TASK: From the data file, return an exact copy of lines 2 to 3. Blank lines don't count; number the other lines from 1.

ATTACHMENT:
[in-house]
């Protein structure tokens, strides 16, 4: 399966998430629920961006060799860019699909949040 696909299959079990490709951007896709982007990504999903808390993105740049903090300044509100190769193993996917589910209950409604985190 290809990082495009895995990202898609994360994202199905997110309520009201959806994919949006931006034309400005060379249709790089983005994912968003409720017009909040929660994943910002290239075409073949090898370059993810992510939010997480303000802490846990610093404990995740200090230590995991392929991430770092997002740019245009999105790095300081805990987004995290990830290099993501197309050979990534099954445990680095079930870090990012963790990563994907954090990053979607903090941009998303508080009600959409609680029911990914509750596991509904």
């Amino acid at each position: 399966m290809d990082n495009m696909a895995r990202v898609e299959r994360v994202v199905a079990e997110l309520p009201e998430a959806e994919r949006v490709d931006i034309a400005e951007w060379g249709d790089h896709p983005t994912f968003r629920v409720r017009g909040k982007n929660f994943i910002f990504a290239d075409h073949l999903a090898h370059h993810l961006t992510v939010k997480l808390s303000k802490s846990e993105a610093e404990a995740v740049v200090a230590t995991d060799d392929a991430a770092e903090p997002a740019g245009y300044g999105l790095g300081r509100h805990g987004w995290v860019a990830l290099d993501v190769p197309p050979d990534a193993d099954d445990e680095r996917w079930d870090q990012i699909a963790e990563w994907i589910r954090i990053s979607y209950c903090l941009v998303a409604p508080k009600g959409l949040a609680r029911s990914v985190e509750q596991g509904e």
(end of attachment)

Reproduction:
């Protein structure tokens, strides 16, 4: 399966998430629920961006060799860019699909949040 696909299959079990490709951007896709982007990504999903808390993105740049903090300044509100190769193993996917589910209950409604985190 290809990082495009895995990202898609994360994202199905997110309520009201959806994919949006931006034309400005060379249709790089983005994912968003409720017009909040929660994943910002290239075409073949090898370059993810992510939010997480303000802490846990610093404990995740200090230590995991392929991430770092997002740019245009999105790095300081805990987004995290990830290099993501197309050979990534099954445990680095079930870090990012963790990563994907954090990053979607903090941009998303508080009600959409609680029911990914509750596991509904």
């Amino acid at each position: 399966m290809d990082n495009m696909a895995r990202v898609e299959r994360v994202v199905a079990e997110l309520p009201e998430a959806e994919r949006v490709d931006i034309a400005e951007w060379g249709d790089h896709p983005t994912f968003r629920v409720r017009g909040k982007n929660f994943i910002f990504a290239d075409h073949l999903a090898h370059h993810l961006t992510v939010k997480l808390s303000k802490s846990e993105a610093e404990a995740v740049v200090a230590t995991d060799d392929a991430a770092e903090p997002a740019g245009y300044g999105l790095g300081r509100h805990g987004w995290v860019a990830l290099d993501v190769p197309p050979d990534a193993d099954d445990e680095r996917w079930d870090q990012i699909a963790e990563w994907i589910r954090i990053s979607y209950c903090l941009v998303a409604p508080k009600g959409l949040a609680r029911s990914v985190e509750q596991g509904e």